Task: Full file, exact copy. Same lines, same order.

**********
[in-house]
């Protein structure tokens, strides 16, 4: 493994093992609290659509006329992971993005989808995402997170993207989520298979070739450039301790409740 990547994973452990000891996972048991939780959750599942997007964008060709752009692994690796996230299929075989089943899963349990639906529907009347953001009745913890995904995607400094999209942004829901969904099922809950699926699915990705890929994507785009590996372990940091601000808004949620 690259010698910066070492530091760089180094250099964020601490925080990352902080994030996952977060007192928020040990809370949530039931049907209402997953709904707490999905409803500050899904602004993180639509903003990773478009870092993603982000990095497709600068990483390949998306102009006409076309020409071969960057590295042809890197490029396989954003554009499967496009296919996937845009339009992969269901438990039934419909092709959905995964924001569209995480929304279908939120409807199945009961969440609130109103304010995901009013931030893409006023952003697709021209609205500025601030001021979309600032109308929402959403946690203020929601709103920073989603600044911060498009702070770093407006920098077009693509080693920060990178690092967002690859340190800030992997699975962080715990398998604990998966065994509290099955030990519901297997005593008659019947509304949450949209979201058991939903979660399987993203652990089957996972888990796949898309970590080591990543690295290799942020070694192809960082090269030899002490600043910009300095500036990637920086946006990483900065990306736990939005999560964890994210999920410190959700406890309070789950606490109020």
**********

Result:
[in-house]
């Protein structure tokens, strides 16, 4: 493994093992609290659509006329992971993005989808995402997170993207989520298979070739450039301790409740 990547994973452990000891996972048991939780959750599942997007964008060709752009692994690796996230299929075989089943899963349990639906529907009347953001009745913890995904995607400094999209942004829901969904099922809950699926699915990705890929994507785009590996372990940091601000808004949620 690259010698910066070492530091760089180094250099964020601490925080990352902080994030996952977060007192928020040990809370949530039931049907209402997953709904707490999905409803500050899904602004993180639509903003990773478009870092993603982000990095497709600068990483390949998306102009006409076309020409071969960057590295042809890197490029396989954003554009499967496009296919996937845009339009992969269901438990039934419909092709959905995964924001569209995480929304279908939120409807199945009961969440609130109103304010995901009013931030893409006023952003697709021209609205500025601030001021979309600032109308929402959403946690203020929601709103920073989603600044911060498009702070770093407006920098077009693509080693920060990178690092967002690859340190800030992997699975962080715990398998604990998966065994509290099955030990519901297997005593008659019947509304949450949209979201058991939903979660399987993203652990089957996972888990796949898309970590080591990543690295290799942020070694192809960082090269030899002490600043910009300095500036990637920086946006990483900065990306736990939005999560964890994210999920410190959700406890309070789950606490109020």